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Jun. 24—What’s the feeling like for an athlete to be Tokyo-bound?

“I told my mom (Shelly) I felt like I just gave birth,” Haven Shepherd said, laughing.

After five years of intense and maybe even at times excruciating training in the swimming pool, Shepherd’s goal has been met.

The 18-year-old Carthage resident earned a spot on Team USA. She will compete in the Paralympic Games, which will start on Aug. 24 in Tokyo and end on Sept. 5.

“I found out with everybody else,” Shepherd said. “I was definitely not the favorite to go to Tokyo. It was a really big surprise. After I found out, my mom was filming me and that was just my natural reaction (in the Facebook announcement). I couldn’t believe it. I was in shock.

“I was like, ‘Wow, okay. This is rewarding.’ I understand why I woke up for 5 a.m. practices every day. This is my reward. I feel some gratitude. I’m proud of myself for pulling it through this last year.”

Shepherd swims for Webb City’s Berzerker Swimming. She found out she was on the national team following the U.S. Paralympic Team Trials in Minneapolis this past weekend.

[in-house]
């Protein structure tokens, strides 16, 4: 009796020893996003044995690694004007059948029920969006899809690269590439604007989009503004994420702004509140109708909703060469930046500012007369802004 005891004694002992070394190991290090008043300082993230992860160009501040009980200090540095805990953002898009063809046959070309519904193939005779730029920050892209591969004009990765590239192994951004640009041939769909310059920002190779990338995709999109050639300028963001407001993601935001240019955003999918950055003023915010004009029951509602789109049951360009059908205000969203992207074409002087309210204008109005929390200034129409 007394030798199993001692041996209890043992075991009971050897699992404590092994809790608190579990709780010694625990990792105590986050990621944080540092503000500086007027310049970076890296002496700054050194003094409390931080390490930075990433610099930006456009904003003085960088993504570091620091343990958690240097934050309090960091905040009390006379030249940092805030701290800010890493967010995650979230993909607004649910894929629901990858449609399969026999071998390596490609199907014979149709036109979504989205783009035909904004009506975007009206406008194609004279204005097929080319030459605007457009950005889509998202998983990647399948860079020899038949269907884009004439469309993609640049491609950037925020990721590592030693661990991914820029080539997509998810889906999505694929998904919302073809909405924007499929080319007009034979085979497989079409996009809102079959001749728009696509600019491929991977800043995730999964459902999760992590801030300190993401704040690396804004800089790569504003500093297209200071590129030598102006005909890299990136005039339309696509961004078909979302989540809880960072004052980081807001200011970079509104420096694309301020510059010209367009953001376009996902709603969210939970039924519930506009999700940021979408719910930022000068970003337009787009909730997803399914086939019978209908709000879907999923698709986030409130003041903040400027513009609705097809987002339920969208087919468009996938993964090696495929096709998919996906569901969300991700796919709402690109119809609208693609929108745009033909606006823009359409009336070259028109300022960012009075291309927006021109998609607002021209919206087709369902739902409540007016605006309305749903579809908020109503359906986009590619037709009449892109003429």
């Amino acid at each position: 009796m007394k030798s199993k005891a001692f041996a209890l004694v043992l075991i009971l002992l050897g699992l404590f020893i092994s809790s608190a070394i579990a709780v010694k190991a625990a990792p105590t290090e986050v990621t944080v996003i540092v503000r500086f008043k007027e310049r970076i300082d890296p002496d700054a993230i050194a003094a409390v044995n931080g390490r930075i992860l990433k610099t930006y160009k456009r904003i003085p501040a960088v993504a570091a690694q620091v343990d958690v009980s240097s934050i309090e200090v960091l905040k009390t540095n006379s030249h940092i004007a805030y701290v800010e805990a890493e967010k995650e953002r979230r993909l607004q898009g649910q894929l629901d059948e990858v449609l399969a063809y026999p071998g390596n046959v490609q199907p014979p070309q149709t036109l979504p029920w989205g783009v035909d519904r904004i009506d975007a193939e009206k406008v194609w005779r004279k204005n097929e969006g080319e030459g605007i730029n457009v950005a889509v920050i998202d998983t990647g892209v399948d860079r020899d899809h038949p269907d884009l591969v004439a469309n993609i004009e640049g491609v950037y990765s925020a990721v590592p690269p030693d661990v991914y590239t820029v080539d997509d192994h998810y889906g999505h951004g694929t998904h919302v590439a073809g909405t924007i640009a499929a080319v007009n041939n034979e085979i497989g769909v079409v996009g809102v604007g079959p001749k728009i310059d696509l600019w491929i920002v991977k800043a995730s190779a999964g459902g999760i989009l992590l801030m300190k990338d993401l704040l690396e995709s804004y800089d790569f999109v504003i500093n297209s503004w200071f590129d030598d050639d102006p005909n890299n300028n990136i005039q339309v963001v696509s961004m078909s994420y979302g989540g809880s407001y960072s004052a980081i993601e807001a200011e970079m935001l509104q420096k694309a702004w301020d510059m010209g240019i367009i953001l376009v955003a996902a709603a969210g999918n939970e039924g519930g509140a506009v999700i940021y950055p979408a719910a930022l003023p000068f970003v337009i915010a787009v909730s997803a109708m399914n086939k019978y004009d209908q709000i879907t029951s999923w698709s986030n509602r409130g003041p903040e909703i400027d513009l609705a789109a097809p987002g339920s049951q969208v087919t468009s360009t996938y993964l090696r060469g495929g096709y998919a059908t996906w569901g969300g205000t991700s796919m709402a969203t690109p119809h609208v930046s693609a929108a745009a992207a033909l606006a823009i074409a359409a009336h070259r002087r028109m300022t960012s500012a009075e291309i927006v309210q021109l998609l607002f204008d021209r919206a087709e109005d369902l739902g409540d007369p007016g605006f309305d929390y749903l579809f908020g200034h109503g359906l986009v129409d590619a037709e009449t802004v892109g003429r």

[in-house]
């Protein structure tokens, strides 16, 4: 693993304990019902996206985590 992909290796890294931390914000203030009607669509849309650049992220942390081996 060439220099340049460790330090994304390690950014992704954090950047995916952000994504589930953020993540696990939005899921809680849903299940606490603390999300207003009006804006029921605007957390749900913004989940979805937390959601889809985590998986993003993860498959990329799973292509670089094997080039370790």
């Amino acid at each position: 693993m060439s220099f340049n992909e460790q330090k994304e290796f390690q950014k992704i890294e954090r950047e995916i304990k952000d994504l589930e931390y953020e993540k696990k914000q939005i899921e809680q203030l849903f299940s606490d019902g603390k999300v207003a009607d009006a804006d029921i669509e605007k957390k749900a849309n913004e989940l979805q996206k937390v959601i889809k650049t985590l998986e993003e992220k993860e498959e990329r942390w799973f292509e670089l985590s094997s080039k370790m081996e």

Even though she fell short of the national team at the 2016 Paralympics, Shepherd was bound and determined to flip the script this time around. After a “disappointing” performance in the 100 breaststroke, she finished three seconds under the automatic qualifying time in the 200 individual medley.

“I gave it my all,” she said. “I really had nothing to lose at that meet. I didn’t really walk in with a game plan. I went into it with my head down and swam my heart out. I kept telling myself, ‘You made it here. You need to finish strong even if you make the team or you don’t.'”

Once the Team USA Paralympic swimming team was named, Shepherd remained in Minneapolis for a few more days as the team went through what she described as a “summer camp.”

“With COVID, they had to give us a lot of information about what we are going to expect in the next couple of months,” Shepherd said. ” It was a lot of information about the biggest event of my life.”

Shepherd, whose story is nothing short of inspiring and remarkable, was adopted at 13 as a toddler from Vietnam by Rob and Shelly Shepherd after she survived a bomb blast that was ignited by one of her parents in a suicide attempt. Both her biological parents died in the explosion.

Her legs were damaged in the blast and required amputation just below both knees. Clearly that hasn’t deterred Shepherd in her quest for greatness.

She returned to Carthage late Wednesday night and will get the opportunity to rest before she heads out to Tokyo in August.

“I’m excited to sleep in my own bed, see my puppy, my daddy and my family,” Shepherd said. “It will be so rewarding and satisfying. I feel like I can rest easy at night now.”

A Team USA celebration meal also lies in Shepherd’s future plans with her family.

“We are going to eat at P.F. Changs,” Shepherd said. “It’s my tradition to eat there after I come home from a big meet.”

Better double up on the shrimp because there’s a lot to celebrate.